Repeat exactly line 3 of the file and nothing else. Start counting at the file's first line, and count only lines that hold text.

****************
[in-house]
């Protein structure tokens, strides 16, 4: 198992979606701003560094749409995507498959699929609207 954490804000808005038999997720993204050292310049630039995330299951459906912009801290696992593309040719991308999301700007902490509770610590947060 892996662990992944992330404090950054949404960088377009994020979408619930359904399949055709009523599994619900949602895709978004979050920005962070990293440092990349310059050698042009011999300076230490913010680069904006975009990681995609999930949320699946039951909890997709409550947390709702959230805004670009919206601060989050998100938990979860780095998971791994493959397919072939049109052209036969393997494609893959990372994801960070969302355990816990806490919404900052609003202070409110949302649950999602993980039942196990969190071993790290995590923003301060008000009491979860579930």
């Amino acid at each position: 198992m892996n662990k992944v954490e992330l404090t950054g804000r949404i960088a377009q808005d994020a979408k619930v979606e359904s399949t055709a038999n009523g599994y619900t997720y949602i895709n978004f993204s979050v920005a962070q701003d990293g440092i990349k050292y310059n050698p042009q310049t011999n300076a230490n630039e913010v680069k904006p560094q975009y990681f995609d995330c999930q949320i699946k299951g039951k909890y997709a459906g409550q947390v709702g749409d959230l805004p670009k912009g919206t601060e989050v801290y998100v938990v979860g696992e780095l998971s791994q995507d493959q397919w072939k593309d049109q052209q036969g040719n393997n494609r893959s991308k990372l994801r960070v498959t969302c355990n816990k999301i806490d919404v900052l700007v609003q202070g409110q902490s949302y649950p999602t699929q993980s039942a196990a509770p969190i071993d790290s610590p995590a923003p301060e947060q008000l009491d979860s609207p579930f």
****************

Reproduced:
């Amino acid at each position: 198992m892996n662990k992944v954490e992330l404090t950054g804000r949404i960088a377009q808005d994020a979408k619930v979606e359904s399949t055709a038999n009523g599994y619900t997720y949602i895709n978004f993204s979050v920005a962070q701003d990293g440092i990349k050292y310059n050698p042009q310049t011999n300076a230490n630039e913010v680069k904006p560094q975009y990681f995609d995330c999930q949320i699946k299951g039951k909890y997709a459906g409550q947390v709702g749409d959230l805004p670009k912009g919206t601060e989050v801290y998100v938990v979860g696992e780095l998971s791994q995507d493959q397919w072939k593309d049109q052209q036969g040719n393997n494609r893959s991308k990372l994801r960070v498959t969302c355990n816990k999301i806490d919404v900052l700007v609003q202070g409110q902490s949302y649950p999602t699929q993980s039942a196990a509770p969190i071993d790290s610590p995590a923003p301060e947060q008000l009491d979860s609207p579930f």